Milk in paleo – glass half full?

Within the Paleo community, few things seem to create more division as milk. Milk can cause some people some fairly serious problems, but should milk be cut out for everyone?

Let’s start with talking about why it is that milk can cause problems in the first place? Here’s my Laymen’s understanding of the process. Milk contains a sugar called lactose. This lactose is broken down and used by the body by an enzyme within us called lactase. The only problem with that is that lactase stops being produced by the body after infancy, and so usually only exists in us when we are babies. This, in theory, makes every adult on the face of the planet unable to digest lactose (in other words lactose intolerant) and can cause some fairly serious (and embarrassing) consequences for those who consume it.

And now for the ‘But’. Clearly some people can consume milk with no problems and the benefits of consuming milk are very advantageous for those who can (good source of usable protein and calcium). Why is this so? The theory is that about 7000-8000 years ago, the people living in the Northern European/Scandinavian region developed a genetic mutation that allowed them to tolerate milk consumption. This added source of nutrients gave them an evolutionary advantage and thus the gene was passed down.

This is reflected in the fact that today approximately 90% of people with a northern European background are considered to be tolerant to lactose, as opposed to only 10% in equatorial populations (although the news is not all bad for people of equatorial heritage where almost the opposite can be said for their ability to tolerate fructose, the sugar found in fruit).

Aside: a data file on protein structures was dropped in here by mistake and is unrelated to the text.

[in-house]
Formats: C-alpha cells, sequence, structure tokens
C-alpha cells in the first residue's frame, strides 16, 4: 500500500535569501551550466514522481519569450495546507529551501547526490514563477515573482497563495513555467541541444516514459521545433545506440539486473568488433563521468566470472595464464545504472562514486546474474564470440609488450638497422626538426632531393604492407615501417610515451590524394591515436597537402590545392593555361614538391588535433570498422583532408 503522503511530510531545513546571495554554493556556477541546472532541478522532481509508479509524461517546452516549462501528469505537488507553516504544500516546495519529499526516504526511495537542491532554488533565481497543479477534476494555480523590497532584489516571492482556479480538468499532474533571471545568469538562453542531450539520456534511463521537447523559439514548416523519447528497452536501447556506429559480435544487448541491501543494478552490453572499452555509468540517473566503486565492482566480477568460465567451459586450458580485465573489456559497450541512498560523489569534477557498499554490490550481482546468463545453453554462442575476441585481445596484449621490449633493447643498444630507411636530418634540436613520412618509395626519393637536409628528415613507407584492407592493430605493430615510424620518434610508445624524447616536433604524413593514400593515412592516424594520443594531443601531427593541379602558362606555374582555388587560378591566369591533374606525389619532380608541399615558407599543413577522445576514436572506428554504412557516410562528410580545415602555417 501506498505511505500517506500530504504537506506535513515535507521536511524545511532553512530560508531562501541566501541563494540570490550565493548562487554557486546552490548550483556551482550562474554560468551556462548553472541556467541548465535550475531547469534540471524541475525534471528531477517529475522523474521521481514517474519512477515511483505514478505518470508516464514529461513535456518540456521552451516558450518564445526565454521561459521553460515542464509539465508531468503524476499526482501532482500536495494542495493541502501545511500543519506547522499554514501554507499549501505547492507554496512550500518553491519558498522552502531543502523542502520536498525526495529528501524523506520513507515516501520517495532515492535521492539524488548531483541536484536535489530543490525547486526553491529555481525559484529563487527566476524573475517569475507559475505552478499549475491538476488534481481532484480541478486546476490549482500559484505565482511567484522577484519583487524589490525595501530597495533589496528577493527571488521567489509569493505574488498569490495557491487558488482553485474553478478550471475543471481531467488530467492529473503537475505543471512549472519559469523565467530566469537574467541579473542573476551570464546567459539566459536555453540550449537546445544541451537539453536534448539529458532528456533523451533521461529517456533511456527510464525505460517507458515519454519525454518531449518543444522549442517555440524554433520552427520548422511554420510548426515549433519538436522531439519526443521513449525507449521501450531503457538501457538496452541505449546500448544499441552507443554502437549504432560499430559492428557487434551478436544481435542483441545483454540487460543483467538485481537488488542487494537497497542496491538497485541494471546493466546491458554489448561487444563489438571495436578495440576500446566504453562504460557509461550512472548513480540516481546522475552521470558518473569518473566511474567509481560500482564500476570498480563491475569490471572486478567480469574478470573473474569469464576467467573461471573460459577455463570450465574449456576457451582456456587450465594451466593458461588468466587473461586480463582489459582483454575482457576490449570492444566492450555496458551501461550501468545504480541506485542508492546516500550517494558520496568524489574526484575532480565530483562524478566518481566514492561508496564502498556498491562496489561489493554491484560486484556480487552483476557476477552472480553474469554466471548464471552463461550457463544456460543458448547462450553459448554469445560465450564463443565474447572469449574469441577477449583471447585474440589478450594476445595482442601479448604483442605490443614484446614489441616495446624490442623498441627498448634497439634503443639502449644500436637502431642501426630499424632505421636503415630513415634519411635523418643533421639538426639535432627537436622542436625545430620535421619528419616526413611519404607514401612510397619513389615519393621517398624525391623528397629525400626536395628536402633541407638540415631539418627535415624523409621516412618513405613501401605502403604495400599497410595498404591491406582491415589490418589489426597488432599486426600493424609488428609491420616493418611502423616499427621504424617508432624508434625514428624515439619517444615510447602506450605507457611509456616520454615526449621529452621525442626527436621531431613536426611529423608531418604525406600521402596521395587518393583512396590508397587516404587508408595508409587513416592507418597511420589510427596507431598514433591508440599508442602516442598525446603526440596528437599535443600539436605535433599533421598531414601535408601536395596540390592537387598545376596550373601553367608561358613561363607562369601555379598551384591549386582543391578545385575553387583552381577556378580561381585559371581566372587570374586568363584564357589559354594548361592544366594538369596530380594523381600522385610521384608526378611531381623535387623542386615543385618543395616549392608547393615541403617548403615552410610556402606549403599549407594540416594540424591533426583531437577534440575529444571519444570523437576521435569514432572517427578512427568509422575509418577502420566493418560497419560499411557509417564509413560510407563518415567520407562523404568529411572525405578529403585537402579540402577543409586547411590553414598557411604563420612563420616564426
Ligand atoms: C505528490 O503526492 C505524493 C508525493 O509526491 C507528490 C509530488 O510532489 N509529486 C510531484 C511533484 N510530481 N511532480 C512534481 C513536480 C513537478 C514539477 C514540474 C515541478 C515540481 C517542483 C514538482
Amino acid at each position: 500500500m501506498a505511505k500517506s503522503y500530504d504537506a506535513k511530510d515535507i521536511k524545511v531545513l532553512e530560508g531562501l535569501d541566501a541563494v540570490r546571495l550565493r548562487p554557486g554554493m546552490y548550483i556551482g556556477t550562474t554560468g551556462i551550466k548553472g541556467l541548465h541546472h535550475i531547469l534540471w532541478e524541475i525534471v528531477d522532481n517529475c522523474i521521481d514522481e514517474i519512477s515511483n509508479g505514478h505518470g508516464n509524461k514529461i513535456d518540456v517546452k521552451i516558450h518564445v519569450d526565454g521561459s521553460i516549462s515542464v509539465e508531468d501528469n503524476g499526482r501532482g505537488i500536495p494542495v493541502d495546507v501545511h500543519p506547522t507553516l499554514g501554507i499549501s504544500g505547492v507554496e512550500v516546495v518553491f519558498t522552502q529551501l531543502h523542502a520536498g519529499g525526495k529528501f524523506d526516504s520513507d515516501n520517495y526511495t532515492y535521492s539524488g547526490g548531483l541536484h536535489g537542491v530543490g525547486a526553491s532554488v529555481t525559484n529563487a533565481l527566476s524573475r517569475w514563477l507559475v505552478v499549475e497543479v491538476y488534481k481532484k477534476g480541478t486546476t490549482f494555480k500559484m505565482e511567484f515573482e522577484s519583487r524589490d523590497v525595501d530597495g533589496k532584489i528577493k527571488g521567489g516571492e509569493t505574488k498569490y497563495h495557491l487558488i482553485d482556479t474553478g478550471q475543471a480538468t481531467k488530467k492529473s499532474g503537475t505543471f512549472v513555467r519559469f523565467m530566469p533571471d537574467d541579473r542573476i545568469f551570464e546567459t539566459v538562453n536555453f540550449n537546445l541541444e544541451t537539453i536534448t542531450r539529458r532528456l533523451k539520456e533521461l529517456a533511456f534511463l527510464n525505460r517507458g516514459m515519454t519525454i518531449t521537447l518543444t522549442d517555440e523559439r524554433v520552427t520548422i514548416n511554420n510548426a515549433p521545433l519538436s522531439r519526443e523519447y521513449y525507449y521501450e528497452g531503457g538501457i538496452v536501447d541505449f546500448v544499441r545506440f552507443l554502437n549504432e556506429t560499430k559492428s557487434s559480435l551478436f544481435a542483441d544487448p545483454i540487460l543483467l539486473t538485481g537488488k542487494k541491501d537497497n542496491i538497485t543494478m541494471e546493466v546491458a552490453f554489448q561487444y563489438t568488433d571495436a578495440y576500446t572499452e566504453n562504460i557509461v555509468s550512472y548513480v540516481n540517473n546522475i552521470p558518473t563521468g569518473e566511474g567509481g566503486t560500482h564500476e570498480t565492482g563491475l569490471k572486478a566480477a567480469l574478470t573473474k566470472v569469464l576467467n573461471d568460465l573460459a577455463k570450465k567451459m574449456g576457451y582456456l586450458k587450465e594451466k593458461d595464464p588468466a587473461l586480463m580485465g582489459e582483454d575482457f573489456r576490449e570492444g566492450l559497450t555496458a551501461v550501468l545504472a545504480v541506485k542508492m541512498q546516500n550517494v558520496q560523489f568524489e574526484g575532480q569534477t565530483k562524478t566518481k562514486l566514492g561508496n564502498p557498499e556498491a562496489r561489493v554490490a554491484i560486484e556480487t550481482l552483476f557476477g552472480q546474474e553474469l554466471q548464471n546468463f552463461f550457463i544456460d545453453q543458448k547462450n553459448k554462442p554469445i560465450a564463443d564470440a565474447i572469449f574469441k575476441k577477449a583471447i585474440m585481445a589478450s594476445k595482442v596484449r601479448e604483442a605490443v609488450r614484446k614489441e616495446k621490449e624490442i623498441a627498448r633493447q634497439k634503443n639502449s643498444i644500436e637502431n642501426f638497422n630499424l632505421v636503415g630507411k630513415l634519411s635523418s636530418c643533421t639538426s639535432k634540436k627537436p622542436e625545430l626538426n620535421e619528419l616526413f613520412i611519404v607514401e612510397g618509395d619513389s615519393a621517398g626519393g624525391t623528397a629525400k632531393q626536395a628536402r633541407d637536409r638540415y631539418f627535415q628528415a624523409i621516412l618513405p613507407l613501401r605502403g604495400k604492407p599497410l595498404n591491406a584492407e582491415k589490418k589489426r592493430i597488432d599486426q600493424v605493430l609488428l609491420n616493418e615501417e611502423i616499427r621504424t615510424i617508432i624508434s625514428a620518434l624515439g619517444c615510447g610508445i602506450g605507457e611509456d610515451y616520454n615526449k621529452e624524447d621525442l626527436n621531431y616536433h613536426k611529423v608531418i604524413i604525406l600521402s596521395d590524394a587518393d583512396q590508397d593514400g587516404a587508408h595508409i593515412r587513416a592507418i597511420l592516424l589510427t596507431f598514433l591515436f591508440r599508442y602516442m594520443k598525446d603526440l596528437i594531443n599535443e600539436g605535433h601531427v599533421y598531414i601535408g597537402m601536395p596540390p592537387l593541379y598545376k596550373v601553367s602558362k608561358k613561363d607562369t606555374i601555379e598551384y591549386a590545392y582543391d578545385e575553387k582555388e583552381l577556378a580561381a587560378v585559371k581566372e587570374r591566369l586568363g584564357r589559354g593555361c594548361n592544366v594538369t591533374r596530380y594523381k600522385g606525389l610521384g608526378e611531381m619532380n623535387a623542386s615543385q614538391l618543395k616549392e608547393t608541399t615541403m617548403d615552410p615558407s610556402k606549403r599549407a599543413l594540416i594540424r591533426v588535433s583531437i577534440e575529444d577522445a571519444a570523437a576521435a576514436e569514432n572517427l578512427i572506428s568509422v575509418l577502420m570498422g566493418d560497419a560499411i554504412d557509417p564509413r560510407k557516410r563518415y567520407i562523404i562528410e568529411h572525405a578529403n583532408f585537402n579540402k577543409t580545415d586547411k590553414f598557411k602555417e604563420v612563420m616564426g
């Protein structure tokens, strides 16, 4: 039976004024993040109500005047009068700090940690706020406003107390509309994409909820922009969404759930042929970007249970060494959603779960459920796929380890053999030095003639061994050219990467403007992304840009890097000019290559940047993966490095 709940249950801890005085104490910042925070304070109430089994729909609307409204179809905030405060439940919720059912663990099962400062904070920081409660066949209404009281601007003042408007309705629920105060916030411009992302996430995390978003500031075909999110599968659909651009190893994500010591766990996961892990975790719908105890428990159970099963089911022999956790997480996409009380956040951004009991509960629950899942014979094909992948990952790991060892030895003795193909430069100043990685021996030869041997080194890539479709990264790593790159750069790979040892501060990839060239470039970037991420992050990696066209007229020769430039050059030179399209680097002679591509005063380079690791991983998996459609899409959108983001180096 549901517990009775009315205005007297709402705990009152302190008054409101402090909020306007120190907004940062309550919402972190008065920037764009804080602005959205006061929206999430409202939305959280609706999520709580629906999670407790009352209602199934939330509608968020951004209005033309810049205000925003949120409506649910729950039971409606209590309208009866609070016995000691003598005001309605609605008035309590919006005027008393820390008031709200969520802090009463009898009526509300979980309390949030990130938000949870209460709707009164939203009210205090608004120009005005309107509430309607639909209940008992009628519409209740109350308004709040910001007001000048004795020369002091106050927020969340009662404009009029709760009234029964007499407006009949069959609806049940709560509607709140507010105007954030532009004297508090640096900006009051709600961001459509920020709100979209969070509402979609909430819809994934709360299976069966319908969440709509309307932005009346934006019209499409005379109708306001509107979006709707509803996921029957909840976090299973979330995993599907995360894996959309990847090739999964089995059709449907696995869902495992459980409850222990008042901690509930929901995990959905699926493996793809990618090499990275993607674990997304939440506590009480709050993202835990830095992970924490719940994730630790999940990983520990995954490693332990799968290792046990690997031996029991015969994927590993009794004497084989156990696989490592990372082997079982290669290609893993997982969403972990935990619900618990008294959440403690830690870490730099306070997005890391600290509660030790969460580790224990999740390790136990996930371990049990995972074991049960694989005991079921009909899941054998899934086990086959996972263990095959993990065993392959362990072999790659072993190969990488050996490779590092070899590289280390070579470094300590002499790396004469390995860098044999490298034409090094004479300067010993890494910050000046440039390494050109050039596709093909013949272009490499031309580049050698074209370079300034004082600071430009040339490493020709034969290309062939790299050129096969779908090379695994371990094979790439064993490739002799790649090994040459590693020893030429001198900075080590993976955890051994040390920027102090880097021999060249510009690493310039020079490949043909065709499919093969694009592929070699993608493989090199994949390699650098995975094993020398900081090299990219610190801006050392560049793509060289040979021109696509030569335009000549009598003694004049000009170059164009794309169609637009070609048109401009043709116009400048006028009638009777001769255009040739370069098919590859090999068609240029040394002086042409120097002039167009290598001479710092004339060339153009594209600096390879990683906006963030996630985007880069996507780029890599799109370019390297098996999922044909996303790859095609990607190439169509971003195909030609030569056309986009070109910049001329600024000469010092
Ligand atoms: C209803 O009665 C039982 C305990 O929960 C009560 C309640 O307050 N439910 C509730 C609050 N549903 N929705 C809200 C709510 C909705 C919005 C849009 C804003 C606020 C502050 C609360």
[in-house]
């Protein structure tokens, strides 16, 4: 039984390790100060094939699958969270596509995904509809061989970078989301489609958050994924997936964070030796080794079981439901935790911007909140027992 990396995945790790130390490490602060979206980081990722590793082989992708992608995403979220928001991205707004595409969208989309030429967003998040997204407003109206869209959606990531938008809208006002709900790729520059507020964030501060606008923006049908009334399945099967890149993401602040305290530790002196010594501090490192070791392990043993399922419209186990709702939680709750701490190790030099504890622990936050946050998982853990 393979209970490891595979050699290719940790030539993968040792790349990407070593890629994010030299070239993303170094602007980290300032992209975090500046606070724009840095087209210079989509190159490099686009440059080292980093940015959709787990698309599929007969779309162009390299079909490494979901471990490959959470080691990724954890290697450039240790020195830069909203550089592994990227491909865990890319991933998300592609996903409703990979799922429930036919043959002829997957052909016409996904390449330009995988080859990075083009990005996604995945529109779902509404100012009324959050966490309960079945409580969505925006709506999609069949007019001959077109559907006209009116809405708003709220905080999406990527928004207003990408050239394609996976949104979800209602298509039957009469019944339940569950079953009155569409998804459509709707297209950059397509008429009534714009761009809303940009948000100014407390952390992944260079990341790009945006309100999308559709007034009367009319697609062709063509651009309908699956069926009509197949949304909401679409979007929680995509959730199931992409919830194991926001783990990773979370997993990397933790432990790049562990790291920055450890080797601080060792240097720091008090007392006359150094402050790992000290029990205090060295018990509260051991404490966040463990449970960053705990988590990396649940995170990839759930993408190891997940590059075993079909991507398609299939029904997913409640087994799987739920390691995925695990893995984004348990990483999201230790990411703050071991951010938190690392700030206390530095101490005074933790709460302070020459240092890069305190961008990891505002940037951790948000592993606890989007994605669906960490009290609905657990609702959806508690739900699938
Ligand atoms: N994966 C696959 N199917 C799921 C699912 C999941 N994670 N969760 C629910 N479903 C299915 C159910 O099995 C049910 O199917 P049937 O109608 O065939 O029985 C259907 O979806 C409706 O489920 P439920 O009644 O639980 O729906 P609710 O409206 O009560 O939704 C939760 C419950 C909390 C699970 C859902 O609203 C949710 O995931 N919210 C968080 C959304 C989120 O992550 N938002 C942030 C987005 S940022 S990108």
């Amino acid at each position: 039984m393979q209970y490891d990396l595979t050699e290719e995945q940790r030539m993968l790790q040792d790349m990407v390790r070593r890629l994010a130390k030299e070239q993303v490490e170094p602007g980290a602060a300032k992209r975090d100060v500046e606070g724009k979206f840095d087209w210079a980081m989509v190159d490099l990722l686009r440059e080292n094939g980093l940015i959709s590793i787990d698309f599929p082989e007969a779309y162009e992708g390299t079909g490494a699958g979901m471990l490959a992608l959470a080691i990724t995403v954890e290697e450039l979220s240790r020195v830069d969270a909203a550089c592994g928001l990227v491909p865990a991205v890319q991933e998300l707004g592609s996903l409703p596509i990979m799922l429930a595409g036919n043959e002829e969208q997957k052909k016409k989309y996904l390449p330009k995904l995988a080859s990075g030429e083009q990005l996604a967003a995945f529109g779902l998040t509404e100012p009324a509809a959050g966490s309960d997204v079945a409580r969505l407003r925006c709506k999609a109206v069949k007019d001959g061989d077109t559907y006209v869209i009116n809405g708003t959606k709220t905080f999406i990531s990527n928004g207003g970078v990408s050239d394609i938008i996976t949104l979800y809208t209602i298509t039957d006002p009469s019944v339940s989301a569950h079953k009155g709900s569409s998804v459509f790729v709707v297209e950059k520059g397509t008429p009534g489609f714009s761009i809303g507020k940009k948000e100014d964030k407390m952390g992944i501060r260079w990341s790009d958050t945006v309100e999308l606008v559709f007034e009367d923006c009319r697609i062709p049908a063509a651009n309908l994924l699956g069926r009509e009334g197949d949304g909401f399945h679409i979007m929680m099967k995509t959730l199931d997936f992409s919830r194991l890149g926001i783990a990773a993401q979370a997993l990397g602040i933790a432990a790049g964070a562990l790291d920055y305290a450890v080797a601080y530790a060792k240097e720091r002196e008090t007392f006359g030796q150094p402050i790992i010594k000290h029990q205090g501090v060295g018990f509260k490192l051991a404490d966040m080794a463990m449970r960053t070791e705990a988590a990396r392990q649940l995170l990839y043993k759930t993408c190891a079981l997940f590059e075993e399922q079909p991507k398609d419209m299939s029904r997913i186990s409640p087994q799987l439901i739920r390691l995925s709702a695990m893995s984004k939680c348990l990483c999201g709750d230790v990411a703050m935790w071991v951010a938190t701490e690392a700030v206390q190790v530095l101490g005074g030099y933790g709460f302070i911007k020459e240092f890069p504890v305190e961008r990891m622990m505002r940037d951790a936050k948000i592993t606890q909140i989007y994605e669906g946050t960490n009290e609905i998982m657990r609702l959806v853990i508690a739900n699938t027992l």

Not all in the paleo community think that milk should even be off the menu. Notably Mark Sisson, author of ‘The Primal Blueprint’ has stated (on Robb Wolf’s ‘The Paleo Solition Podcast) that he believes that milk should be part of the modern diet, as it was probably introduced into the human diet long before the onset of agriculture. He reasons that Paleolithic cavemen would have used as much of an animal they had killed as possible, including the udders of milk bearing mammals.

So the question is to consume milk or not to consume milk. I still believe that the best protocol to follow for this situation is Robb Wolf’s 30 day exclusion diet, where you take diary, grains and legumes out of the diet for 30 days (after which you can begin to reintroduce them). Most of us don’t have genealogical records or DNA analysis telling us what exact lineage we have, so the safest way is exclude all potentially problematic foods and then reintroduce them (one at a time) after the 30 days to see the effect.

At the end of the day lactose tolerance is not a black and white thing. There is a small percentage of the population that are totally intolerant and a small percentage who are super tolerant. The rest of the population sit on scale from fairly intolerant to fairly tolerant. Knowing what foods you can and can’t tolerate is really an essential part of tailoring your eating habits. We are all different, so why should our gastrointestinal tracts be any different.

In the interest of full disclosure I should divulge that I am a milk drinker, so I am a bias towards having it in the diet. However I have gone without it and I found that benefits of having it in my diet far outweigh any possible problems (although for me there are none. Good Viking heritage I guess). as I was alluding to before though, your diet is exactly that – Yours, so you should take the time and effort to see if things like milk work for you.

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